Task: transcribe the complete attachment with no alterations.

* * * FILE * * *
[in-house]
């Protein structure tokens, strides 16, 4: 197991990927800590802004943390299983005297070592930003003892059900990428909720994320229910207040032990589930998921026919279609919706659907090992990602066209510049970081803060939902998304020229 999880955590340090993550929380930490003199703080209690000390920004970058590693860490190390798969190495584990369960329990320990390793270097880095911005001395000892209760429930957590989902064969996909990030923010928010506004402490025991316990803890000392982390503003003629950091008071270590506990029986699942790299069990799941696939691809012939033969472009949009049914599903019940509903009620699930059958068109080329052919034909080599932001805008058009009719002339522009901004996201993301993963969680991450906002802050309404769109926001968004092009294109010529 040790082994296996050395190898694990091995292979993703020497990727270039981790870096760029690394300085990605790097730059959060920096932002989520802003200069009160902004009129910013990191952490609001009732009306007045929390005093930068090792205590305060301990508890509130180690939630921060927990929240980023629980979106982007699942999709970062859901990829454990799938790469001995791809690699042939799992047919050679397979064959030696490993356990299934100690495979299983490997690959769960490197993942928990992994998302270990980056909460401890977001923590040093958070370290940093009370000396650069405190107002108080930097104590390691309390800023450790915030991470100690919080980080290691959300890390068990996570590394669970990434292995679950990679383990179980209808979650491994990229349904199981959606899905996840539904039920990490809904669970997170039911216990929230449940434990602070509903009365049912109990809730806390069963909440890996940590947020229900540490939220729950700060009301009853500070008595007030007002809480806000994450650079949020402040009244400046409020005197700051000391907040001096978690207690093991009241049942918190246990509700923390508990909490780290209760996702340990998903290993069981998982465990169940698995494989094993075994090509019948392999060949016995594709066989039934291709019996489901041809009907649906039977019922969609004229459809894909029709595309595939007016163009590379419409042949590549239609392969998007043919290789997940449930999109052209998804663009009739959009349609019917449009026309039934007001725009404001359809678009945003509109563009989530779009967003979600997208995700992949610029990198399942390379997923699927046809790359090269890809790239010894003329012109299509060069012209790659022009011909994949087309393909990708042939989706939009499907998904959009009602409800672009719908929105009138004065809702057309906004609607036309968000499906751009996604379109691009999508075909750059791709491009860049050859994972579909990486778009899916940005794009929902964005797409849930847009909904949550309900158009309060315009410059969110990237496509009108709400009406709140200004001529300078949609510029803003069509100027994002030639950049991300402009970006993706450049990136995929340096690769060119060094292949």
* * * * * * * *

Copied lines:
[in-house]
């Protein structure tokens, strides 16, 4: 197991990927800590802004943390299983005297070592930003003892059900990428909720994320229910207040032990589930998921026919279609919706659907090992990602066209510049970081803060939902998304020229 999880955590340090993550929380930490003199703080209690000390920004970058590693860490190390798969190495584990369960329990320990390793270097880095911005001395000892209760429930957590989902064969996909990030923010928010506004402490025991316990803890000392982390503003003629950091008071270590506990029986699942790299069990799941696939691809012939033969472009949009049914599903019940509903009620699930059958068109080329052919034909080599932001805008058009009719002339522009901004996201993301993963969680991450906002802050309404769109926001968004092009294109010529 040790082994296996050395190898694990091995292979993703020497990727270039981790870096760029690394300085990605790097730059959060920096932002989520802003200069009160902004009129910013990191952490609001009732009306007045929390005093930068090792205590305060301990508890509130180690939630921060927990929240980023629980979106982007699942999709970062859901990829454990799938790469001995791809690699042939799992047919050679397979064959030696490993356990299934100690495979299983490997690959769960490197993942928990992994998302270990980056909460401890977001923590040093958070370290940093009370000396650069405190107002108080930097104590390691309390800023450790915030991470100690919080980080290691959300890390068990996570590394669970990434292995679950990679383990179980209808979650491994990229349904199981959606899905996840539904039920990490809904669970997170039911216990929230449940434990602070509903009365049912109990809730806390069963909440890996940590947020229900540490939220729950700060009301009853500070008595007030007002809480806000994450650079949020402040009244400046409020005197700051000391907040001096978690207690093991009241049942918190246990509700923390508990909490780290209760996702340990998903290993069981998982465990169940698995494989094993075994090509019948392999060949016995594709066989039934291709019996489901041809009907649906039977019922969609004229459809894909029709595309595939007016163009590379419409042949590549239609392969998007043919290789997940449930999109052209998804663009009739959009349609019917449009026309039934007001725009404001359809678009945003509109563009989530779009967003979600997208995700992949610029990198399942390379997923699927046809790359090269890809790239010894003329012109299509060069012209790659022009011909994949087309393909990708042939989706939009499907998904959009009602409800672009719908929105009138004065809702057309906004609607036309968000499906751009996604379109691009999508075909750059791709491009860049050859994972579909990486778009899916940005794009929902964005797409849930847009909904949550309900158009309060315009410059969110990237496509009108709400009406709140200004001529300078949609510029803003069509100027994002030639950049991300402009970006993706450049990136995929340096690769060119060094292949």